Baidya wanted to shoot in Assam but he was unable to bring life to the locations there. However, he did find several locations in Tripura that mirrored what he had imagined. Plus, there were places that had never been brought on screen.
Assam and the CAA
Assam is a state that has seen long-standing protests since 1826 leading to the signing of the Assam Accord in 1985 signed by Rajiv Gandhi. Initiated by the All Assam Students’ Union (AASU) who are also leading the anti-CAA protests, the Assam Accord was the pinnacle of a six-year-old historic Assam Movement.
The NRC in Assam traces back to 1951 when the first Census of Independent India was conducted which is the first NRC compiled based on Census. AASU started the movement to protect their culture and language when the Bengalis came to be imposed on Assam during the Bengal partition. The provenance of the tensions between the Assamese and Bengali linguistic communities lies in their state’s own history and continues till date.
For decades the greatest single factor of politics of Assam, Tripura and Meghalaya arguably have been the anxiety of being dominated or overrun by Bengalis. Clause 6 of the Assam Accord assured protection of local rights, culture and language. The basis of the NRC finalised in early 2019 under the supervision of the Supreme Court was also determined from the Assam Accord’s cut-off date. The contradictions between ethnolinguistic politics and religious-nationalist politics advocated by the BJP that made its way into the northeast and tried to give the appropriate anti-outside sentiment, an anti-Muslim turn are now out in the open.
After the Supreme Court passed the Citizenship Amendment Bill(CAB) and turned it into the Citizenship Amendment Act (CAA), the protests in Assam and Meghalaya have been directed only against the CAA while rest of the country has been protesting both the proposed NRC as well as the CAA.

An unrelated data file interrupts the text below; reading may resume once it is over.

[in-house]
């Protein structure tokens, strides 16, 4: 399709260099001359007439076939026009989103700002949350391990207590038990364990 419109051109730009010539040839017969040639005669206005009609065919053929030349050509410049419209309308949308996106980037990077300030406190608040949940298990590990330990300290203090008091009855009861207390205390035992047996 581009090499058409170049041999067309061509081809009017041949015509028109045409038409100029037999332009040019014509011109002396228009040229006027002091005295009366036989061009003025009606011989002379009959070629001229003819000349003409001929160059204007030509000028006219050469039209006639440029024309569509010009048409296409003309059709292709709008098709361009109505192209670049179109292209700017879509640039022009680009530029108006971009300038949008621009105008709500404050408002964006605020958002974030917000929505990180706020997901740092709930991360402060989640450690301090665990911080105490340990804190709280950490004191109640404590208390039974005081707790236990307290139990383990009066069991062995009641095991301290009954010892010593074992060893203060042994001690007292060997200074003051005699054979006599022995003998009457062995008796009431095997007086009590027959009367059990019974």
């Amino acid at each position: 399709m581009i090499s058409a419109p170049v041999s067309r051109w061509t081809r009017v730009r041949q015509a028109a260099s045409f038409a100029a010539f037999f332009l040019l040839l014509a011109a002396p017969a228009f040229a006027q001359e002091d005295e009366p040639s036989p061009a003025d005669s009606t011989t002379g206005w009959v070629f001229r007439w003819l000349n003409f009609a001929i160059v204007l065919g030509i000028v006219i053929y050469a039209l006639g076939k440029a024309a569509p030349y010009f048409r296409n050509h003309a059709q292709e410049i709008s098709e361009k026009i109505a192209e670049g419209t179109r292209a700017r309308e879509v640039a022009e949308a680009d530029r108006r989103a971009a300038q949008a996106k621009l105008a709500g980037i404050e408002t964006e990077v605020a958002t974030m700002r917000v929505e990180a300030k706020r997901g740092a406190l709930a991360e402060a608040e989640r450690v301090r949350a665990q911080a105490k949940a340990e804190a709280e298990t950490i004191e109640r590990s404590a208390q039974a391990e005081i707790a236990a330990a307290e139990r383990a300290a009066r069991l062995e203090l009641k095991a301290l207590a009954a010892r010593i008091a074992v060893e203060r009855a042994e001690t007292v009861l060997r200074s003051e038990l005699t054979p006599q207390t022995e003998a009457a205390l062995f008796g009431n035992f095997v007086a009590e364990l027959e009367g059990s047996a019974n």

A Film That Is Not Bengali
The film was originally supposed to be titled “Udabaastu” (or “Refugee” in Bengali) but there was concern that it would then be seen as a Bengali film. Half an hour into the first shot on the banks of a river in Tripura, Baidya said they picked “Noise of Silence” instead, and registered it immediately.
Baidya was initially in talks with National awardee Geetanjali Thapa who he thought would be perfect for the role of the Rohingya refugee girl. But with Thapa working on another project, he cast Puja Jha (Jamtara) instead, as an actress who was the right fit for the age of the character. The film also features Firdaus Khan, Ajay Kundal and actors from Tripura’s National School of Drama.
Baidya, who is an engineer-turned-filmmaker, won the Youth National Film Award for Best Director and Best Original Screenplay for his fifth film Teenage Year (2013) at India’s Youth National Film Awards. He also , said Noise of Silence was based on true stories. His films Overdose, Ittar and Kali-Bari were an official selection at 7th Dadasahib Phalke Film Festivals in 2017. His short film City of Dreams also won three special festival mention award at the 2017 Dadasahab Phalke Awards.
According to Baidya, this is the first Bollywood film based on the NRC (the National Register of Citizens) and also the first film ever to have been shot entirely in Tripura.
While a theatrical release for Noise of Silence is likely in January 2021, Noise of Silence will be released on MXPlayer by Hungama Play as well as on Airtel Xstream and SonyLIV.